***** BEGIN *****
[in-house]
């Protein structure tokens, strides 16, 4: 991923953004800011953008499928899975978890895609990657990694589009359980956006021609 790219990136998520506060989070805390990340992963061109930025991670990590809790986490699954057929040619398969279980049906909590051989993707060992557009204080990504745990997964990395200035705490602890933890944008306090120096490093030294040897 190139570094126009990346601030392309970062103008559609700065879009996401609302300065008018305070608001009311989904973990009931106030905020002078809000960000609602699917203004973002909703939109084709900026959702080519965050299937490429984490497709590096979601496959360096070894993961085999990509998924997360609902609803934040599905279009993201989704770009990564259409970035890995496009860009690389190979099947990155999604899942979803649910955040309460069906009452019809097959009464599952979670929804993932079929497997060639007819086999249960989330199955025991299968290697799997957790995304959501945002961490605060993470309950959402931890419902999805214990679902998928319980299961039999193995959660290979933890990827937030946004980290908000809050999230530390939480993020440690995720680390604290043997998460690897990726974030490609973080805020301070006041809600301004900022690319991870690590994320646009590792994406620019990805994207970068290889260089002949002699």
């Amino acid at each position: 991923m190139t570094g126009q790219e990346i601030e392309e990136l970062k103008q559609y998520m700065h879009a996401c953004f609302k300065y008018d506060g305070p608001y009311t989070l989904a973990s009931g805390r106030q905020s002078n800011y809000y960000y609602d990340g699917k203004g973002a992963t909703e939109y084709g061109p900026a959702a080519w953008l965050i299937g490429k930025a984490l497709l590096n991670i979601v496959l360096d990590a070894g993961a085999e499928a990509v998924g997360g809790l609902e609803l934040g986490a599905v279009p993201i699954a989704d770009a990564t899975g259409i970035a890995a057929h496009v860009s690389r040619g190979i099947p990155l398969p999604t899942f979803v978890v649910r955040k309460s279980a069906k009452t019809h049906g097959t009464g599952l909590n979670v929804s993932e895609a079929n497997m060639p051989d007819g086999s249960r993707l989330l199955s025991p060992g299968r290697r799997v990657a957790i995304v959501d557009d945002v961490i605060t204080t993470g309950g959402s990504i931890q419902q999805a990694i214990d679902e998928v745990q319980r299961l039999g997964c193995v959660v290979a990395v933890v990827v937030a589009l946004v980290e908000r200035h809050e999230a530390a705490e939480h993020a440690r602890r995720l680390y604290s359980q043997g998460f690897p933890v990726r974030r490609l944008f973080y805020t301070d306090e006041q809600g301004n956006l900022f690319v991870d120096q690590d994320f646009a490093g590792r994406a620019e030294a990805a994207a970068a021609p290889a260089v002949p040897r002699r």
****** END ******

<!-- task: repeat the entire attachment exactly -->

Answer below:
[in-house]
């Protein structure tokens, strides 16, 4: 991923953004800011953008499928899975978890895609990657990694589009359980956006021609 790219990136998520506060989070805390990340992963061109930025991670990590809790986490699954057929040619398969279980049906909590051989993707060992557009204080990504745990997964990395200035705490602890933890944008306090120096490093030294040897 190139570094126009990346601030392309970062103008559609700065879009996401609302300065008018305070608001009311989904973990009931106030905020002078809000960000609602699917203004973002909703939109084709900026959702080519965050299937490429984490497709590096979601496959360096070894993961085999990509998924997360609902609803934040599905279009993201989704770009990564259409970035890995496009860009690389190979099947990155999604899942979803649910955040309460069906009452019809097959009464599952979670929804993932079929497997060639007819086999249960989330199955025991299968290697799997957790995304959501945002961490605060993470309950959402931890419902999805214990679902998928319980299961039999193995959660290979933890990827937030946004980290908000809050999230530390939480993020440690995720680390604290043997998460690897990726974030490609973080805020301070006041809600301004900022690319991870690590994320646009590792994406620019990805994207970068290889260089002949002699």
């Amino acid at each position: 991923m190139t570094g126009q790219e990346i601030e392309e990136l970062k103008q559609y998520m700065h879009a996401c953004f609302k300065y008018d506060g305070p608001y009311t989070l989904a973990s009931g805390r106030q905020s002078n800011y809000y960000y609602d990340g699917k203004g973002a992963t909703e939109y084709g061109p900026a959702a080519w953008l965050i299937g490429k930025a984490l497709l590096n991670i979601v496959l360096d990590a070894g993961a085999e499928a990509v998924g997360g809790l609902e609803l934040g986490a599905v279009p993201i699954a989704d770009a990564t899975g259409i970035a890995a057929h496009v860009s690389r040619g190979i099947p990155l398969p999604t899942f979803v978890v649910r955040k309460s279980a069906k009452t019809h049906g097959t009464g599952l909590n979670v929804s993932e895609a079929n497997m060639p051989d007819g086999s249960r993707l989330l199955s025991p060992g299968r290697r799997v990657a957790i995304v959501d557009d945002v961490i605060t204080t993470g309950g959402s990504i931890q419902q999805a990694i214990d679902e998928v745990q319980r299961l039999g997964c193995v959660v290979a990395v933890v990827v937030a589009l946004v980290e908000r200035h809050e999230a530390a705490e939480h993020a440690r602890r995720l680390y604290s359980q043997g998460f690897p933890v990726r974030r490609l944008f973080y805020t301070d306090e006041q809600g301004n956006l900022f690319v991870d120096q690590d994320f646009a490093g590792r994406a620019e030294a990805a994207a970068a021609p290889a260089v002949p040897r002699r």